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RegisterFly Update 22 May, 2007

ICANN has been advised of a deal to transfer all names in RegisterFly’s management from RegisterFly to an existing accredited Registrar with a demonstrated record of customer service. This would be a quick and effective solution to many of the problems that registrants are presently experiencing with RegisterFly. The deal, which has been confirmed with the registrar, is a commercial transaction (where the acquiring registrar has worked out a financial arrangement to take over names managed by RegisterFly).

In order to make the transfer happen, all data must be provided to the acquiring registrar by RegisterFly. We have been informed that most of the data has been now made available. Final steps are underway to effect the full transfer of information which should be completed next week, with an announcement by the acquiring registrar to be made at that time.

In related news, US Federal District Court Judge Real has compelled the personal appearance of Kevin Medina before the court on Friday, 25 May 2007 to show cause why RegisterFly should not again be held in contempt of court and be further sanctioned. Kevin Medina has not so far appeared personally in this matter. ICANN will appear, and has reserved the right to take additional action before that time pursuant to the court’s orders, particularly if the RegisterFly transfer falls off the schedule outlined above.

We will continue to update you as new information becomes available. We understand how difficult these circumstances are and will continue to concentrate on getting the best possible outcome we can for registrants.


    Domain Name System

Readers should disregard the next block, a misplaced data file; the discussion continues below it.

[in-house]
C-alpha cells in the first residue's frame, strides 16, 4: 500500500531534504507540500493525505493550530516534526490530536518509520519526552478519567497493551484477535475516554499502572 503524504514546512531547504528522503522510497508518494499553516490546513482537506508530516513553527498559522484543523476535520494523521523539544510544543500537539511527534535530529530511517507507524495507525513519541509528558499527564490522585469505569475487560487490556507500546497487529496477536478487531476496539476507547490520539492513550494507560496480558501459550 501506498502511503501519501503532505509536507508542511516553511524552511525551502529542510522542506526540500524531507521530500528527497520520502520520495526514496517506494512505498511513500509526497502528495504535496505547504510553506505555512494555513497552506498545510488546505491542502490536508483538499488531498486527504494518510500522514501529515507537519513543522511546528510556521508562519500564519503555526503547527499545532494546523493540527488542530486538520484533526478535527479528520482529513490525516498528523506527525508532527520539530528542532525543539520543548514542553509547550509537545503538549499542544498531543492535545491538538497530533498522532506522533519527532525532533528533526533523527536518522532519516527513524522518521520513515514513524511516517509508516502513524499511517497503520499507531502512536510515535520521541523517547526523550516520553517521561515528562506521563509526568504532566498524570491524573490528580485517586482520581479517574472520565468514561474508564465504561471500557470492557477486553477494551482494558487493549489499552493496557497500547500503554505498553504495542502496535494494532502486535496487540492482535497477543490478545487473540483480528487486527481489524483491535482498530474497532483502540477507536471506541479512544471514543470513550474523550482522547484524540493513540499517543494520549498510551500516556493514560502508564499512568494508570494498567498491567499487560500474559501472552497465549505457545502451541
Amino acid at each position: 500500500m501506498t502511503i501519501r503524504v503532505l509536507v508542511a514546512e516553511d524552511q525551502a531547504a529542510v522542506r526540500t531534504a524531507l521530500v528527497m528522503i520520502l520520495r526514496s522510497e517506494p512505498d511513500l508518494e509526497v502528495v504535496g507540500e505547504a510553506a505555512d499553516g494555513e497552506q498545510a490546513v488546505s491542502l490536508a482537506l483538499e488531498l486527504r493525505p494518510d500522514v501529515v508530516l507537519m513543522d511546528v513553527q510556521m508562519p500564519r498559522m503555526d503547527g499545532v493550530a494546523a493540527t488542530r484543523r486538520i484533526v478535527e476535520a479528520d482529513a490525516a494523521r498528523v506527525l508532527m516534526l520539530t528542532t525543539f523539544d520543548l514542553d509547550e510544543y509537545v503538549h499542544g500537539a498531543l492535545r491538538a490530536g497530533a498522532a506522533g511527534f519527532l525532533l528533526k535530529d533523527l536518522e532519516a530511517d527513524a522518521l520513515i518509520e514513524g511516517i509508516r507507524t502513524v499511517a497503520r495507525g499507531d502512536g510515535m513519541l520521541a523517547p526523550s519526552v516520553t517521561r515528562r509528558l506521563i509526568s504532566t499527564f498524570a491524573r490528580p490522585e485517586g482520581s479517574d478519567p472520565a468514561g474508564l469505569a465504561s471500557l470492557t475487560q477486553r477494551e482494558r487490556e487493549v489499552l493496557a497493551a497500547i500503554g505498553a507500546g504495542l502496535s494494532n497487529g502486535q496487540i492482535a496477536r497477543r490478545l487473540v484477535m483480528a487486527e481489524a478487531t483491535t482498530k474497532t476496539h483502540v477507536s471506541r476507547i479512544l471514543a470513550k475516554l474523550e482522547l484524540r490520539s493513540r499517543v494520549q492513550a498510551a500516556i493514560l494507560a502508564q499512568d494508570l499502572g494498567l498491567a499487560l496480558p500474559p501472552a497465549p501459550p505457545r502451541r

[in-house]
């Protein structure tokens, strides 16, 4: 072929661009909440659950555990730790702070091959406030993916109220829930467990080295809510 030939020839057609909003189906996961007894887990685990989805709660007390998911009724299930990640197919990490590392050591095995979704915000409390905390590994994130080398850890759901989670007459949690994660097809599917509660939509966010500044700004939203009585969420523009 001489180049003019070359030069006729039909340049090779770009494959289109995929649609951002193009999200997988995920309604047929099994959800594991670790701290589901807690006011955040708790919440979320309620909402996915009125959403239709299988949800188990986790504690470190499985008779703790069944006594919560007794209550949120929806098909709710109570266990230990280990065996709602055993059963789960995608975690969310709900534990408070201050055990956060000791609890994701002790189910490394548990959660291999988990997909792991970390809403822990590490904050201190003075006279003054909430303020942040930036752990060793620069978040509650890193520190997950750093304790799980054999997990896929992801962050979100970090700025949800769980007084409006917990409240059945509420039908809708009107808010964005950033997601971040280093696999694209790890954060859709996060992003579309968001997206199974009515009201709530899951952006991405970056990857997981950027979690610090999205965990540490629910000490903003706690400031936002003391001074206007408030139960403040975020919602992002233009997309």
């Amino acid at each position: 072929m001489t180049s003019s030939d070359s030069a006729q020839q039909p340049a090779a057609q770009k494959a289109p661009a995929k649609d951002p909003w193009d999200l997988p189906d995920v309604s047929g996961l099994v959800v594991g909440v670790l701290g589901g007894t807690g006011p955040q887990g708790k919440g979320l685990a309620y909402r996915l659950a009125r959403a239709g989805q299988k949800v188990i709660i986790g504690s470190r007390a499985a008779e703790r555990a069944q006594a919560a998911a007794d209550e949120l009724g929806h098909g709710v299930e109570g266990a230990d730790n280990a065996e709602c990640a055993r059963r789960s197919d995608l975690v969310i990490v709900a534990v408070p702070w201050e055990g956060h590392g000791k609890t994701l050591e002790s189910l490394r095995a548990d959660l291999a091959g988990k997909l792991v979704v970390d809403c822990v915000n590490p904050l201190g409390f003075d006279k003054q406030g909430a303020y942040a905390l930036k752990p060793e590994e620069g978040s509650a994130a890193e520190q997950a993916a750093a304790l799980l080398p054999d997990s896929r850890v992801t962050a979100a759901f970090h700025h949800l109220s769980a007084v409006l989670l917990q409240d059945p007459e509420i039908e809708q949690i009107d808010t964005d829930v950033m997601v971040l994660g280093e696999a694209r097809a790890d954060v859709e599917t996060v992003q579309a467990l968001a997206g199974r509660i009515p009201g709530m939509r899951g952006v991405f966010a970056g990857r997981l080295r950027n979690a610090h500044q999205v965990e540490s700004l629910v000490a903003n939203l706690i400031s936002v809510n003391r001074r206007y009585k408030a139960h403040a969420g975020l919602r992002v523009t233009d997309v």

Internationalized Domain Name ,IDN,"IDNs are domain names that include characters used in the local representation of languages that are not written with the twenty-six letters of the basic Latin alphabet ""a-z"". An IDN can contain Latin letters with diacritical marks, as required by many European languages, or may consist of characters from non-Latin scripts such as Arabic or Chinese. Many languages also use other types of digits than the European ""0-9"". The basic Latin alphabet together with the European-Arabic digits are, for the purpose of domain names, termed ""ASCII characters"" (ASCII = American Standard Code for Information Interchange). These are also included in the broader range of ""Unicode characters"" that provides the basis for IDNs. The ""hostname rule"" requires that all domain names of the type under consideration here are stored in the DNS using only the ASCII characters listed above, with the one further addition of the hyphen ""-"". The Unicode form of an IDN therefore requires special encoding before it is entered into the DNS. The following terminology is used when distinguishing between these forms: A domain name consists of a series of ""labels"" (separated by ""dots""). The ASCII form of an IDN label is termed an ""A-label"". All operations defined in the DNS protocol use A-labels exclusively. The Unicode form, which a user expects to be displayed, is termed a ""U-label"". The difference may be illustrated with the Hindi word for ""test"" — परीका — appearing here as a U-label would (in the Devanagari script). A special form of ""ASCII compatible encoding"" (abbreviated ACE) is applied to this to produce the corresponding A-label: xn--11b5bs1di. A domain name that only includes ASCII letters, digits, and hyphens is termed an ""LDH label"". Although the definitions of A-labels and LDH-labels overlap, a name consisting exclusively of LDH labels, such as"""" is not an IDN."